On November 12, 1993, a combat sports tournament took place that had no rules, no weight classes and pitted various fighting styles against each other to see which one would come out on top. It was a dream for people who argued whether a boxer could defeat a wrestler or if karate would prevail over kung fu. But it was also a brutal spectacle that featured a litany of fighters — which varied from a guy with one boxing glove, an over 400-pound sumo wrestler and a jacked up shoot fighter who looked more like an action figure yanked from the extras of Jean Claude Van Damm’s Bloodsport film – desperately trying to annihilate the other man. If death were to happen, so be it.
But it was the little unimpressive looking guy in the pajamas (read: a karate gi) that most remember. While all of these other savages stalked each other inside of this eight-sided entrapment, obliterating one another with punches and kicks like a real life version of Mortal Kombat, Royce Gracie’s technique was far more sublime. To the untrained eye, it appeared that the smallest man in the tournament simply took his opponents down, moved around a lot and made them quit. Nobody watching could comprehend how this barely six foot tall, 178-pound man could completely wipe out everyone in the tournament by barely throwing a punch. But his efforts introduced the world to Brazilian Jiu-jitsu, forever changed the landscape of fighting and helped give birth to The Ultimate Fighting Championship.
The sport is celebrating its 20th anniversary with UFC 167 in Las Vegas and features fighters who were inspired by the legendary Royce Gracie. The UFC has evolved since then as rules, weight classes and enhanced production have been implemented to prevent it from being the “human cockfighting” that former Presidential candidate John McCain coined it as and helped catapult it into the mainstream.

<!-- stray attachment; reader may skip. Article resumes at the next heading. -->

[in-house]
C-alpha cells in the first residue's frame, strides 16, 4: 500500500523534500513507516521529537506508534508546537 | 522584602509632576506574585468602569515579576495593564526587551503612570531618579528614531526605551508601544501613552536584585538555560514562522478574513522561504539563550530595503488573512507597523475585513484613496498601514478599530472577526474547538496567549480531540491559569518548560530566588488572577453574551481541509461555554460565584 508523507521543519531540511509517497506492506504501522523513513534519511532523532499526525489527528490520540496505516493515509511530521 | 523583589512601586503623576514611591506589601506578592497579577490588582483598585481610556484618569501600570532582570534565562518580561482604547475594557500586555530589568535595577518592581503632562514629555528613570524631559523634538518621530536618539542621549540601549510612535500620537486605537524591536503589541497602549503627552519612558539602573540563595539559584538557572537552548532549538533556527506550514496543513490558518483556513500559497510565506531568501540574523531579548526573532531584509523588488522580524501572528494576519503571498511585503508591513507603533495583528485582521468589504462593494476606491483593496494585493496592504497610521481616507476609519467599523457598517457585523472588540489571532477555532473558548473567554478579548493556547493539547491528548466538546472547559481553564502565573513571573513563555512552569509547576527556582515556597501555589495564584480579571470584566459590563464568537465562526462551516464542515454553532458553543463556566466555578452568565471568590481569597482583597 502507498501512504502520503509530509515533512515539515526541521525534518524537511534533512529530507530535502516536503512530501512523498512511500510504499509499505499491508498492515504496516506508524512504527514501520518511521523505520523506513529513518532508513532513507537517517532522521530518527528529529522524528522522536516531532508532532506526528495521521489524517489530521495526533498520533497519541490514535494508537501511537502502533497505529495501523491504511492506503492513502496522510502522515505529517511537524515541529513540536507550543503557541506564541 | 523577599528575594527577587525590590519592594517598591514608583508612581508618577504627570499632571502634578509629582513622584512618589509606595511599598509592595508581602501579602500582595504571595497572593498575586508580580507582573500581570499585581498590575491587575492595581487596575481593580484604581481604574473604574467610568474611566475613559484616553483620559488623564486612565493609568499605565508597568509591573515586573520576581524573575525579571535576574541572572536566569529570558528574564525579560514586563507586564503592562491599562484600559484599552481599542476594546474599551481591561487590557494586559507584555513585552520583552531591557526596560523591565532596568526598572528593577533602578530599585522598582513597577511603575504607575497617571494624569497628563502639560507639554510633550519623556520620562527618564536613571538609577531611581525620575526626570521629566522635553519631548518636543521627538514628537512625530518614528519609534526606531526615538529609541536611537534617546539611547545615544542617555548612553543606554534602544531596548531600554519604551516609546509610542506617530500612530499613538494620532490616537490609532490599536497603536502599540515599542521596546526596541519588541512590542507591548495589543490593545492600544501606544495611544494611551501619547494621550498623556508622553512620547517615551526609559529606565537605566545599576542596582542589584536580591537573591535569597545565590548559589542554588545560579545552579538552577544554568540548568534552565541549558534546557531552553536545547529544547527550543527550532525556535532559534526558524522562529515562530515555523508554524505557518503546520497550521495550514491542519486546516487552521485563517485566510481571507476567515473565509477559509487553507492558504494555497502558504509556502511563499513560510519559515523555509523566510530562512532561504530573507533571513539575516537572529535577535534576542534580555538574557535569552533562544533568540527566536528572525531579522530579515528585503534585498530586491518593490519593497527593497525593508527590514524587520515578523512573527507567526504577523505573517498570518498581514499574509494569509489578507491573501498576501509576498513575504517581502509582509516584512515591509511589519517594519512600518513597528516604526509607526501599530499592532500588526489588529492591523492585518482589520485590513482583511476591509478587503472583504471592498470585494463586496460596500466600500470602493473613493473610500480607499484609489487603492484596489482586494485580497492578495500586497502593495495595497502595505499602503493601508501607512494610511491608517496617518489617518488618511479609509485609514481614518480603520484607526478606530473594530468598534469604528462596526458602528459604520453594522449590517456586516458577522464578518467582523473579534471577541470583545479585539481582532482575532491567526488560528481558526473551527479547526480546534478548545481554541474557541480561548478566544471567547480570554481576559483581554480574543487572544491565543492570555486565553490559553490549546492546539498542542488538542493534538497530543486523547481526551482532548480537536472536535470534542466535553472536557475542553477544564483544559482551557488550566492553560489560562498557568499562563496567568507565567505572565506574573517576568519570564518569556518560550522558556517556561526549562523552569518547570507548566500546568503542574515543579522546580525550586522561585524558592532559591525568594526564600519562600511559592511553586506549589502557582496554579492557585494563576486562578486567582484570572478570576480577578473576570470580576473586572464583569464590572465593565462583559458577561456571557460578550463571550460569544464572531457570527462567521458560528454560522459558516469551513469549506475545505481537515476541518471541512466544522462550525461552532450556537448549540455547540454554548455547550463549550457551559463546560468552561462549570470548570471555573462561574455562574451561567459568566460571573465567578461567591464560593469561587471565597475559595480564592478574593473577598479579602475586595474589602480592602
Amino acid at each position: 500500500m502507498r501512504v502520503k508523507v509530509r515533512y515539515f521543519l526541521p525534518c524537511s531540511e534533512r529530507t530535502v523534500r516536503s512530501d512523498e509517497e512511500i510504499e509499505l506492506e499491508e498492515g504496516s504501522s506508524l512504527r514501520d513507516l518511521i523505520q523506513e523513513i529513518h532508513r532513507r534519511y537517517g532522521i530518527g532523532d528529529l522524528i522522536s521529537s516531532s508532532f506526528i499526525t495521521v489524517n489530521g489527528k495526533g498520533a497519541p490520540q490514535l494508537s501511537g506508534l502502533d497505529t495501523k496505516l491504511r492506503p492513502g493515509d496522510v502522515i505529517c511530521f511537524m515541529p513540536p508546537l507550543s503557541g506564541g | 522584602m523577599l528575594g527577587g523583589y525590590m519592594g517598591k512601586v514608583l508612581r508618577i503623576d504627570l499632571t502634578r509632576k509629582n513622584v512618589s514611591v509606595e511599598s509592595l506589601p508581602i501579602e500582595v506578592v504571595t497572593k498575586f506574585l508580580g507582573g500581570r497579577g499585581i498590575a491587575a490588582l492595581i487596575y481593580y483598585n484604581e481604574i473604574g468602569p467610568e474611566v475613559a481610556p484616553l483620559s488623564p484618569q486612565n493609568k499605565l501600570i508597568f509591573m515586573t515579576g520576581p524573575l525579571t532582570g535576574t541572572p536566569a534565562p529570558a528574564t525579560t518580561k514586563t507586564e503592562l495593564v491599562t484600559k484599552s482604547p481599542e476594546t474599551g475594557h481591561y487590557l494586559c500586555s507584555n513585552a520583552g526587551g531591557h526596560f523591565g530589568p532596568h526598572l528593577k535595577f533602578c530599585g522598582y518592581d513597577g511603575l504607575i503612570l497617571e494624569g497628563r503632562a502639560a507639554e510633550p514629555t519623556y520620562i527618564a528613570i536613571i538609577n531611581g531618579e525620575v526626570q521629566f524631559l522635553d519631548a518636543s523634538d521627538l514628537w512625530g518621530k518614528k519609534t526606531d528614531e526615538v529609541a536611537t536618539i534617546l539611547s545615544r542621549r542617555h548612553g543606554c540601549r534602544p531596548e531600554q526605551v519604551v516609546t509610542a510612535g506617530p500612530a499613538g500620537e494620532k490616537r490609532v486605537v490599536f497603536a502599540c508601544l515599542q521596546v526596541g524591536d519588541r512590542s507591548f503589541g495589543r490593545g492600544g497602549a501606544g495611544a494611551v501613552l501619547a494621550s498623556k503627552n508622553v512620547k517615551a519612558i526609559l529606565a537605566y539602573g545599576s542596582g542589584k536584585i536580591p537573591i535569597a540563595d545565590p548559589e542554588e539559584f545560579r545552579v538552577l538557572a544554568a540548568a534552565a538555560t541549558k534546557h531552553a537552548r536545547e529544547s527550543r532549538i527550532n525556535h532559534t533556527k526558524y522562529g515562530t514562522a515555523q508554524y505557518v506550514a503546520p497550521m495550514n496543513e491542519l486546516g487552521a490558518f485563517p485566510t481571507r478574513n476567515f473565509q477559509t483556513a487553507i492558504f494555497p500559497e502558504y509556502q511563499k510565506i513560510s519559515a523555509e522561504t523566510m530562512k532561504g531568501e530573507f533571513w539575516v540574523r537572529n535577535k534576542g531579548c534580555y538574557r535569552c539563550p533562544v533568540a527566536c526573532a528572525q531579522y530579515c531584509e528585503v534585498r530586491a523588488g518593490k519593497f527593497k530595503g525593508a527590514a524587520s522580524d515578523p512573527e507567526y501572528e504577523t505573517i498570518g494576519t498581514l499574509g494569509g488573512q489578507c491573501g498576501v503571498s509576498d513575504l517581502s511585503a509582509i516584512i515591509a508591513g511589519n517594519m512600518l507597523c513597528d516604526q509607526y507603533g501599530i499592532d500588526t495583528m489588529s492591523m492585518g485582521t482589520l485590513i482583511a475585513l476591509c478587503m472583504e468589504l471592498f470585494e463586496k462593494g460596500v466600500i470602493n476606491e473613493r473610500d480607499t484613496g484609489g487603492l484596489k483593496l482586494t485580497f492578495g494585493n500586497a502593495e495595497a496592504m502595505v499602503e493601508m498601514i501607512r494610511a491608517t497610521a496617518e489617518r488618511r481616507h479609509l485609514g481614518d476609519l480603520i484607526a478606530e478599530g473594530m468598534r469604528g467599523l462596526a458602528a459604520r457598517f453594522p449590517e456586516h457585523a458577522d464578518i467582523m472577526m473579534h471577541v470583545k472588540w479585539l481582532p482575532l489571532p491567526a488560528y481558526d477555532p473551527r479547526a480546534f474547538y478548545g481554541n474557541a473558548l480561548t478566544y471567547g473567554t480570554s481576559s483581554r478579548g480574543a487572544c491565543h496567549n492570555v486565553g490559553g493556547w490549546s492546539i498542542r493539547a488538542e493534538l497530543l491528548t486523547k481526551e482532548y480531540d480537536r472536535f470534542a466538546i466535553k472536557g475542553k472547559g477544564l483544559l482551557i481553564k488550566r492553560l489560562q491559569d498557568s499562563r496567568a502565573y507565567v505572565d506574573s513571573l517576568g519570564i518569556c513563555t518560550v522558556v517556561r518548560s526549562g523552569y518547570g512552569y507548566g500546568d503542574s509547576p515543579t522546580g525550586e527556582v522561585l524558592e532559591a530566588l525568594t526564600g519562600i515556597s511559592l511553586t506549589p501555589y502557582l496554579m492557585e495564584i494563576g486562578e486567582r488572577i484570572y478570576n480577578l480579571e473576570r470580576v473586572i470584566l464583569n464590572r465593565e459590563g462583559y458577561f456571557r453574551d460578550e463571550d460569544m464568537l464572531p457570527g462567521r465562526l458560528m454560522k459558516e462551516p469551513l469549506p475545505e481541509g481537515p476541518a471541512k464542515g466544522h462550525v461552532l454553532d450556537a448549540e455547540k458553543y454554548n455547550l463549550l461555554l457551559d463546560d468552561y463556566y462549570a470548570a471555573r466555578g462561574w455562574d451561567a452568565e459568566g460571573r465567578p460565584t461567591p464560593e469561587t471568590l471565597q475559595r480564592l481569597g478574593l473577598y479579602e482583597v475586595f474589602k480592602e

Today, Royce Gracie’s influence is felt throughout the sport as many of the fighters featured to fight at UFC 167 owe their mixed martial arts career to the Brazilian. “I was bullied when I was younger at school by bigger and older people,” current welterweight champion Georges St. Pierre reflects. “When I first saw UFC, I saw Royce Gracie. He was the smallest and least intimidating of all the fighters but he was the smartest. The way he won the tournament really inspired me to pursue a career in MMA.”
The French-Canadian made a decision to dedicate his life to mixed martial arts and is now considered one of the greatest fighters of all-time as he headlines the 20th anniversary show against heavy handed Johny Hendricks. St. Pierre wasn’t the only teenager of small stature that was inspired by the success of Gracie. The reach got a hold of people of all nationalities. “My favorite fighter was Royce, but reluctantly so,” says former light heavyweight champion Rashad Evans, one of the many African-Americans in the sport, who faces Chael Sonnen in the co-main event at UFC 167. “He didn’t do the punching and fighting that I liked to see but he was my favorite because he showed us that size didn’t mean anything. That was important because I was a runt and always the smallest guy in the crew.”